* * * * * * * * * * * * * * * * * * * * * * * *
LINGUIST List logo Eastern Michigan University Wayne State University *
* People & Organizations * Jobs * Calls & Conferences * Publications * Language Resources * Text & Computer Tools * Teaching & Learning * Mailing Lists * Search *
* *


LINGUIST List 23.4646

Tue Nov 06 2012

Diss: Phonetics/ Phonology/ Catalan-Valencian-Balear/ Dutch/ Polish/ Spanish; Strycharczuk; 'Phonetics-Phonology Interactions...'

Editor for this issue: Lili Xia <lxialinguistlist.org>

Date: 06-Nov-2012
From: Patrycja Strycharczuk <pstrycharczukgmail.com>
Subject: Phonetics-Phonology Interactions in Pre-sonorant Voicing
E-mail this message to a friend

Institution: University of Manchester
Program: Linguistics and English Language
Dissertation Status: Completed
Degree Date: 2012

Author: Patrycja Strycharczuk

Dissertation Title: Phonetics-Phonology Interactions in Pre-sonorant Voicing

Dissertation URL: http://personalpages.manchester.ac.uk/staff/patrycja.strycharczuk/Research_files/PhD_2_sided.pdf

Linguistic Field(s): Phonetics
                            Phonology

Subject Language(s): Catalan-Valencian-Balear (cat)
                            Dutch (nld)
                            Polish (pol)
                            Spanish (spa)

Dissertation Director:
Yuni Kim
Ricardo Bermúdez-Otero

Dissertation Abstract:

This dissertation is a study of phonetics-phonology interactions in pre-sonorant voicing. I use the term 'pre-sonorant voicing' to refer to a process in which a word-final obstruent becomes voiced when a sonorant sound follows in the next word. An example of this is the realisation of word-final /s/ in the Quito dialect of Spanish, pronounced as [z] when the next word begins in a vowel or a sonorant consonant. For instance, Spanish 'gas acre' ('acrid gas') and 'gas noble' ('noble gas') are pronounced with a [z] in the Quito dialect. However, in the absolute word-final position /s/ surfaces as voiceless, and so 'gas' is pronounced as [gas]. In my study of Quito Spanish, I address the question of whether this /s/-voicing process is most accurately analysed as belonging to the domain of abstract phonological computation, or whether the occurrence of voicing can be explained by the coarticulatory influence of the neighbouring sound, in which case the process should be interpreted as phonetic. I approach this question empirically, based on purpose-collected experimental data from native speakers of the Quito dialect, using speech rate manipulations. The results of the speech rate test indicate that at least some speakers actively target a voiced variant in their realisation of /s/-voicing, which is consistent with a phonological interpretation. Such an interpretation, however, is difficult to reconcile with what is predicted by any contrast-driven test for phonological features (e.g. Minimal Pairs Test, Successive Division Algorithm, see Currie-Hall (2006) for an overview), since [s] and [z] are not lexically contrastive in Quito Spanish, and thus cannot be considered phonemes. Based on these diverging predictions, I consider an alternative bottom-up model where abstract features emerge from the continuous phonetics.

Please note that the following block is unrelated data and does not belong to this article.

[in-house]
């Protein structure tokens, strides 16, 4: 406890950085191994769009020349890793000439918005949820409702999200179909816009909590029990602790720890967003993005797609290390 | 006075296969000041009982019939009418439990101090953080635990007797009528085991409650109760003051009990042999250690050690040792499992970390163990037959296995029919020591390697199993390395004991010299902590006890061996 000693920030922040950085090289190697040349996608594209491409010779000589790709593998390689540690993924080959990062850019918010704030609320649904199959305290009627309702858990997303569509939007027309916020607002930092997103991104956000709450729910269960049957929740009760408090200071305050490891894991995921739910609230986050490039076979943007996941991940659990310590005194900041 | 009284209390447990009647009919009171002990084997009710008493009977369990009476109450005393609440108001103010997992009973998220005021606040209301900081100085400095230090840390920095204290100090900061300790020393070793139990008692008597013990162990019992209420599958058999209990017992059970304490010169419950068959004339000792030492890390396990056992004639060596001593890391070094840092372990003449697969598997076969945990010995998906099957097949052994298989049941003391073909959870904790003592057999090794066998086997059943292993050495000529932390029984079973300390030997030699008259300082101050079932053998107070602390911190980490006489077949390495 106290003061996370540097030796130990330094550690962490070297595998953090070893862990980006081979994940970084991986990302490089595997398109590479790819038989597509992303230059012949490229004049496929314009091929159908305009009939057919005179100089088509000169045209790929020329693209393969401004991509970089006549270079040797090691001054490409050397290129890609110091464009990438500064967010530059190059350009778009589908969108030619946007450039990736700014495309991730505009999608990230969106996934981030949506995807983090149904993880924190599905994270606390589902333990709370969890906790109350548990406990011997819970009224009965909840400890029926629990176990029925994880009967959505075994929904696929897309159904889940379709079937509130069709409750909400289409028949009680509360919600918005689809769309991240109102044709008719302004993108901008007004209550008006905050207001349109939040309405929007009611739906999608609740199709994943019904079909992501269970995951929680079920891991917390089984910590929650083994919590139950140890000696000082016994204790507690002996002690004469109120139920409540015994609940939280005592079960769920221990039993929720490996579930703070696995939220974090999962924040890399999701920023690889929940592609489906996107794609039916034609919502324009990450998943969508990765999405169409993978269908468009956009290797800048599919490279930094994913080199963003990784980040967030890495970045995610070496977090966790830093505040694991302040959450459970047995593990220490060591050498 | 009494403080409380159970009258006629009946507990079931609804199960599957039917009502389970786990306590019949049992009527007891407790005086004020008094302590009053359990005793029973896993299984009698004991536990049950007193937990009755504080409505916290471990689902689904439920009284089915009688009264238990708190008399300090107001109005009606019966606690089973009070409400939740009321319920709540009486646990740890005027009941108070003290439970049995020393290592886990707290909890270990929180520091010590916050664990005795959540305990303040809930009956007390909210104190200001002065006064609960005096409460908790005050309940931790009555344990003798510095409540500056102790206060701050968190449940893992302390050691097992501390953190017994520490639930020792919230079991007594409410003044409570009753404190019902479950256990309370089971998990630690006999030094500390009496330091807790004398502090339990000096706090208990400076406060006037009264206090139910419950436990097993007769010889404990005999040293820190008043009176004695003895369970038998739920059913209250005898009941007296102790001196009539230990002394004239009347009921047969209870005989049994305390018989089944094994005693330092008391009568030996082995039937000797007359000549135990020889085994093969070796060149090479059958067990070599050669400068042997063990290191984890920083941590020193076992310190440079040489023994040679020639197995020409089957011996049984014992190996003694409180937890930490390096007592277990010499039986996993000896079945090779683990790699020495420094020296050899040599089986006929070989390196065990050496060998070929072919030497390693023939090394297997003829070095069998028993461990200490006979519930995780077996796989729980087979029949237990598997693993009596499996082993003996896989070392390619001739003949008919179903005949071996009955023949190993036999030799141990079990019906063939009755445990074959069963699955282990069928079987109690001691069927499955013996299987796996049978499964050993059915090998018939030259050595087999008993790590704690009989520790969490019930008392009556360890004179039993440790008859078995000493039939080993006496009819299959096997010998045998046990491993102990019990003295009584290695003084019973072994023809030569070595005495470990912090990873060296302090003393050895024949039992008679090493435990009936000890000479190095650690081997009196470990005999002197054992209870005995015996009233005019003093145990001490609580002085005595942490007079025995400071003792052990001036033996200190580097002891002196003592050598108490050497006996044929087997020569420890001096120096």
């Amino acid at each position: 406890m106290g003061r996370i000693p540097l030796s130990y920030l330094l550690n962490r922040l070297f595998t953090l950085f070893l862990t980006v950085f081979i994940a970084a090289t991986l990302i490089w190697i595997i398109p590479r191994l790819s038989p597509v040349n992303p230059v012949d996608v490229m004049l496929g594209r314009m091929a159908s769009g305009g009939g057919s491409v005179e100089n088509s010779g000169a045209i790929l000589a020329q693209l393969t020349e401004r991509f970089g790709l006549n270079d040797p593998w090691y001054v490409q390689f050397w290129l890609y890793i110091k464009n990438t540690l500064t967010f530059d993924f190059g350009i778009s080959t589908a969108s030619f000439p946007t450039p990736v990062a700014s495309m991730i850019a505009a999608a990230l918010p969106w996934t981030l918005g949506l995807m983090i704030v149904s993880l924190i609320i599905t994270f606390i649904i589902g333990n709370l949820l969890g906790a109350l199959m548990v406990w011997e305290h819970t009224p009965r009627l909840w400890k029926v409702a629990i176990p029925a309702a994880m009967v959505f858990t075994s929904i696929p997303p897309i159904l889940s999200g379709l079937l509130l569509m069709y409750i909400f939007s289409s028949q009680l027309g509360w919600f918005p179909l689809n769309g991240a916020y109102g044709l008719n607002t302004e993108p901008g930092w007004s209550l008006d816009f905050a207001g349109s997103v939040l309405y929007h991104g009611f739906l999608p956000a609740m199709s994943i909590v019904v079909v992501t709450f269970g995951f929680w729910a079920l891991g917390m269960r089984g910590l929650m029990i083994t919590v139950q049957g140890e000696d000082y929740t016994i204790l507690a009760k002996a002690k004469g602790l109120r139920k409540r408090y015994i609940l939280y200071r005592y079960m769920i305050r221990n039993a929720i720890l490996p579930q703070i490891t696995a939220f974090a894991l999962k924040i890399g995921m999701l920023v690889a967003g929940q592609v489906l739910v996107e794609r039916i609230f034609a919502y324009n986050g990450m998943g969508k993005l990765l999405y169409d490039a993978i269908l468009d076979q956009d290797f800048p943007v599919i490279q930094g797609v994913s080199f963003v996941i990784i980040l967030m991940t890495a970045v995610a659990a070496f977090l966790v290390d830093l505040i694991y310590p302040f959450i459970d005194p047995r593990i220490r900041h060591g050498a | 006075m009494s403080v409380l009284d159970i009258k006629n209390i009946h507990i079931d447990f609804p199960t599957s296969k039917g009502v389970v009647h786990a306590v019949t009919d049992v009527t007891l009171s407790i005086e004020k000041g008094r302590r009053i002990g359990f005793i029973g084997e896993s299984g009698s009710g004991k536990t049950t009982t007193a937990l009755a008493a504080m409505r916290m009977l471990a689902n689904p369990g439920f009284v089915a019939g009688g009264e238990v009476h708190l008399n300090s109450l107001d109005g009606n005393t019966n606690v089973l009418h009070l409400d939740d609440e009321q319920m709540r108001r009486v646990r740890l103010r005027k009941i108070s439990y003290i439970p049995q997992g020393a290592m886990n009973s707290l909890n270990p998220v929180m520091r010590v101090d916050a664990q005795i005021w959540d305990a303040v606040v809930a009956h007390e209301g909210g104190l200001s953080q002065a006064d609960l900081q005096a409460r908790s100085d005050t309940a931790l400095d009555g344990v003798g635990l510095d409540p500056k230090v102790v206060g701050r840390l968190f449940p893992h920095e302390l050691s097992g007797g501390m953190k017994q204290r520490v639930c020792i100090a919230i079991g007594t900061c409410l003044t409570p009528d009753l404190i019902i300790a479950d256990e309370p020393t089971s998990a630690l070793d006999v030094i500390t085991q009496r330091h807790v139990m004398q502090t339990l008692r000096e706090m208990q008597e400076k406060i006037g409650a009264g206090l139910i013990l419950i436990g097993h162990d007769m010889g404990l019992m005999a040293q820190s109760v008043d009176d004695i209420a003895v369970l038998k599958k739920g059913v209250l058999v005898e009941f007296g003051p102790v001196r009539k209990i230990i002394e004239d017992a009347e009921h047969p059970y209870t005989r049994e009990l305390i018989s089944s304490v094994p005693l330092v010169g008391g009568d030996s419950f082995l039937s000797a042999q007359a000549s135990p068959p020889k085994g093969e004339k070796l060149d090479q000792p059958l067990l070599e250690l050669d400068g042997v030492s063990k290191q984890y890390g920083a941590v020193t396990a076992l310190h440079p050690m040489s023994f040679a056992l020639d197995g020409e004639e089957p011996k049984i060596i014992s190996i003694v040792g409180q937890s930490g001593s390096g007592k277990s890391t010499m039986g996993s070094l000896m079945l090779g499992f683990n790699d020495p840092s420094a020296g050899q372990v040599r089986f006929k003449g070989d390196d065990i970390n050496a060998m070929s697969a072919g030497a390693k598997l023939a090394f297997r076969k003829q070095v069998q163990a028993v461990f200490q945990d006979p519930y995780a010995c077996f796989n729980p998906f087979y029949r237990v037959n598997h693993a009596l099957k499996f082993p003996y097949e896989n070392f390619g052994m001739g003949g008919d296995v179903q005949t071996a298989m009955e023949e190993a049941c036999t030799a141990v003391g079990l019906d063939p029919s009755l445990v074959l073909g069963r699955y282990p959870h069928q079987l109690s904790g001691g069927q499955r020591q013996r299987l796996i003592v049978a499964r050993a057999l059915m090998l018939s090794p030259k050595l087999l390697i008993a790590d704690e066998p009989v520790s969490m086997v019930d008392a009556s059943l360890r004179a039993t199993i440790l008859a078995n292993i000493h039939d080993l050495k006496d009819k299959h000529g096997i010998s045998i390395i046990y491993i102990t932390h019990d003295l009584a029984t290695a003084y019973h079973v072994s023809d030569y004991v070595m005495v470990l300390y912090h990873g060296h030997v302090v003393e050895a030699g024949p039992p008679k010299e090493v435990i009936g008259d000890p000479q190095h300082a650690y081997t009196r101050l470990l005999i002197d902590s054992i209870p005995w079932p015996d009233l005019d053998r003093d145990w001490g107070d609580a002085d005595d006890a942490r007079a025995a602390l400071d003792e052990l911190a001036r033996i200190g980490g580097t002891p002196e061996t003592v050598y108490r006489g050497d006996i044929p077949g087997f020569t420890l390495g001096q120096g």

Other languages analysed in this dissertation deliver further examples of phonological pre-sonorant voicing which I identify using a variety of diagnostics. These include statistical distributions of acoustic parameters, with bimodality pointing to phonological voicing in West-Flemish and Poznan Polish. Further, a systematic comparison of voicing in different environments performed by means of mixed-effects regression supports the phonological status of prevocalic sibilant and cluster voicing in Central Catalan. These empirical findings bear on a number of current issues within phonological theory. The data from West-Flemish and Catalan are of relevance to the discussion of the relationship between phonology and phonetics, and the role of synchrony and diachrony in explaining sound patterns. The results from Poznan Polish contribute to the debate on phonological neutralisation, while the findings on Quito Spanish are of consequence to models of phonology-morphosyntax interactions.




Read more issues|LINGUIST home page|Top of issue



Page Updated: 06-Nov-2012

Supported in part by the National Science Foundation       About LINGUIST    |   Contact Us       ILIT Logo
While the LINGUIST List makes every effort to ensure the linguistic relevance of sites listed on its pages, it cannot vouch for their contents.